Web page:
Well, yet another chapter has been written for my child. Another diagnosis. Another medication. And I'm okay with it. We know what it is, what it's caused by and how long he could have the problem.
Finally, after almost a month of fighting and nipping the heels of the doctor's office staff manager, the insurance company and making some complaints filed, it happened. Bryce FINALLY got his prescription for the Intuniv approved to be covered by his insurance carrier. That's one less thing to worry about.
As for his oral tics, they have gotten worse. And we noted that they picked up more after the Intuniv was started. Although, we pinpointed that it is NOT the medication causing them. But the medications (one, two, or possibly all three) are bringing them out more than they would usually show.
Bryce has now been diagnosed with Tardive Diskinesia. Basically, his tics are a neurological disorder consisting of abnormal, involuntary body movements caused by certain medicines. It is usually associated with long-term use of medicines for treating schizophrenia and other psychotic disorders. And this disorder will most likely NEVER go away. He has a strong possibility of always having tics to some degree for the rest of his life. And some bouts can and do affect his day-to-day living.
By what we have seen, as early as infancy, he has always had a very mild case of tics. But since starting certain medicines (primarily the Seroquel and the Intuniv that was just added), the tics have become more prominent and vary in degree of progression and regression. They have once again gotten not only in to his mouth region, but also in his hands and feet. Even his eyebrows are getting the tics.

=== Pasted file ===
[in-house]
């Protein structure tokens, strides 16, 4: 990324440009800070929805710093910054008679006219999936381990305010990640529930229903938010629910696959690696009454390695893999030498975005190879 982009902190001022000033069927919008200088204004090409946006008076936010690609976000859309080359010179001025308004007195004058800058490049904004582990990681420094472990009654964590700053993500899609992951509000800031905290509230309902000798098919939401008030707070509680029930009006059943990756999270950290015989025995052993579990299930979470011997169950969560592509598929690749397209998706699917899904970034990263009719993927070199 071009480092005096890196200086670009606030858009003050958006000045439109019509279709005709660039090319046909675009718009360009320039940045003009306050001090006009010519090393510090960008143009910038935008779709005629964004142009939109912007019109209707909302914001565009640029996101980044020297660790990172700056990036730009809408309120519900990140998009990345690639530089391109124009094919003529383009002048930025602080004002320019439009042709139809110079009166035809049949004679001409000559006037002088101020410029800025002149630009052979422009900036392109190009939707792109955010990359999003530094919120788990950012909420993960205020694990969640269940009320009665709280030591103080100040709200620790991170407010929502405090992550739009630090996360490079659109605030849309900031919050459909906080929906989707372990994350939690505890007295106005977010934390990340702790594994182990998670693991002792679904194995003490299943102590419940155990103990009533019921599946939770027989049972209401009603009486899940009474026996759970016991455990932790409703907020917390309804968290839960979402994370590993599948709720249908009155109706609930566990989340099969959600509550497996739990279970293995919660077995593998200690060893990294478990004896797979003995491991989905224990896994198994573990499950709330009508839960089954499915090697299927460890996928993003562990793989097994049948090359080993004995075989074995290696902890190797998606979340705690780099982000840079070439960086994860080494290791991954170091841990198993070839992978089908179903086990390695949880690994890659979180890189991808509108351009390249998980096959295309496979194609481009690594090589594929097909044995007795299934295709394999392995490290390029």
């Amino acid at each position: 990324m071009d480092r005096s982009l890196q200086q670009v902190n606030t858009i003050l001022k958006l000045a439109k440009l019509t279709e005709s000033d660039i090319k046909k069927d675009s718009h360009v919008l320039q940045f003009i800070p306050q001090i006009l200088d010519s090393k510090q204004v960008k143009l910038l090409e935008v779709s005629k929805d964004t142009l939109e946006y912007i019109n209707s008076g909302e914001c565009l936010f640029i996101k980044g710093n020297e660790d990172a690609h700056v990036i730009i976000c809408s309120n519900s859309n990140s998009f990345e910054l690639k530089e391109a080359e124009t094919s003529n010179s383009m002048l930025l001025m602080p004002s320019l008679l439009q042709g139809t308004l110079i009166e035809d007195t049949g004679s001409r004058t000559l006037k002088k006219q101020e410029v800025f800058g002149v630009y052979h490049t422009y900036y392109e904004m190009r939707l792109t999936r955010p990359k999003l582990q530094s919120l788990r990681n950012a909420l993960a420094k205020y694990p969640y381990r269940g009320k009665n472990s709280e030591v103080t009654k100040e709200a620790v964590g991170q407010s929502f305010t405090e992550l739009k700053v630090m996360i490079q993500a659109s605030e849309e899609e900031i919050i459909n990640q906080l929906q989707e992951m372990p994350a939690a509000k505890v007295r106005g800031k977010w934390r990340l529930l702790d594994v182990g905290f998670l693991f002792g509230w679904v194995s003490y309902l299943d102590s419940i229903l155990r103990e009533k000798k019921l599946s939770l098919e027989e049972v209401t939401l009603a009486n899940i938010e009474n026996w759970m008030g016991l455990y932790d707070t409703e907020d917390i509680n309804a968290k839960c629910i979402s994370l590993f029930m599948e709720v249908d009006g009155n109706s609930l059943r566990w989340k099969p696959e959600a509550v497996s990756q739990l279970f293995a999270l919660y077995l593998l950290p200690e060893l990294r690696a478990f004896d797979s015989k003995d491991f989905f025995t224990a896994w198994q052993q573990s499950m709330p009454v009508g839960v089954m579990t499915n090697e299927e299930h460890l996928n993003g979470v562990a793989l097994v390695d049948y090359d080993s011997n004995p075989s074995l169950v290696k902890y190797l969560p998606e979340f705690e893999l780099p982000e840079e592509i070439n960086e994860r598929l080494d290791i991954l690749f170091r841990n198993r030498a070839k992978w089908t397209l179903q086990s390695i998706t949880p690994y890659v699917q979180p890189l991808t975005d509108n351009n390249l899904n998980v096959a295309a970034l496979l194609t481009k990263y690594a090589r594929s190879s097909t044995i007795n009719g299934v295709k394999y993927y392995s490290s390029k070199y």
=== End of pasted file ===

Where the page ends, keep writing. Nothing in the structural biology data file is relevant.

We as his parents, have seen great improvement in everything thanks to the Intuniv being added. He isn't as aggressive, or volatile. He has a better time focusing and being organized. Even his teachers had stated how improved he had been (they did NOT know I placed him on the Intuniv for the first 2 or so weeks). They said he was like day and night with the (positive) changes.
Of course, those changes came with a price. But it's one that all of us (myself, my husband Scott, and Bryce himself) are willing to pay. And that is the severe increase in the tic disorder. I'm calling him my Jumping Jellybean.
My son, no matter his outward appearance is still a NORMAL, active, (for the most part) healthy boy. He just has A LOT of twitches. And yes, it can impact his speech and verbalizing things he wants to say. It takes him a bit longer to get his sentences out. Patience is the key. For both of us.
In fact, this year, Bryce (for the first time) is taking the Standards Of Learning Tests (math, reading, science, social studies). He has a "Test-Taking Buddy", where he goes off to the teacher's room that does Title-One reading to do his testing. He finds it better to be alone so he can talk-think his answers, doesn't feel as pressured to perform well, and isn't on a time limit (being he is disabled, those are his afforded rights as a disabled student). His scores will come in the mail with his final report card of the 2009-2010 school year.
He may not "look" normal, but he isn't your "average" kid either. He may be at about a 4 to 6-year-old mental-maturity level, but he has been deemed (like his older sister) to be Academically Gifted. He can do work from normal grade (3rd) range, up to 6th-grade-level, based on the subject.
I'm proud of all three of my kids. They are all my shining stars in one way or another. But Bryce's star shines just a tad brighter. He has endured one struggle after another in stride, and with pride. And he has (in his own unique way) shown this old mama just how strong and how far she will go to see that my kids are NEVER 'left behind'. And for that, I will forever be in his debt and he will always have my gratitude.
My work is ORIGINAL...Don't be a thief.
What is written in this blog, is of the author's own originality. It contains the sole views, thoughts, and stories of this blog's author.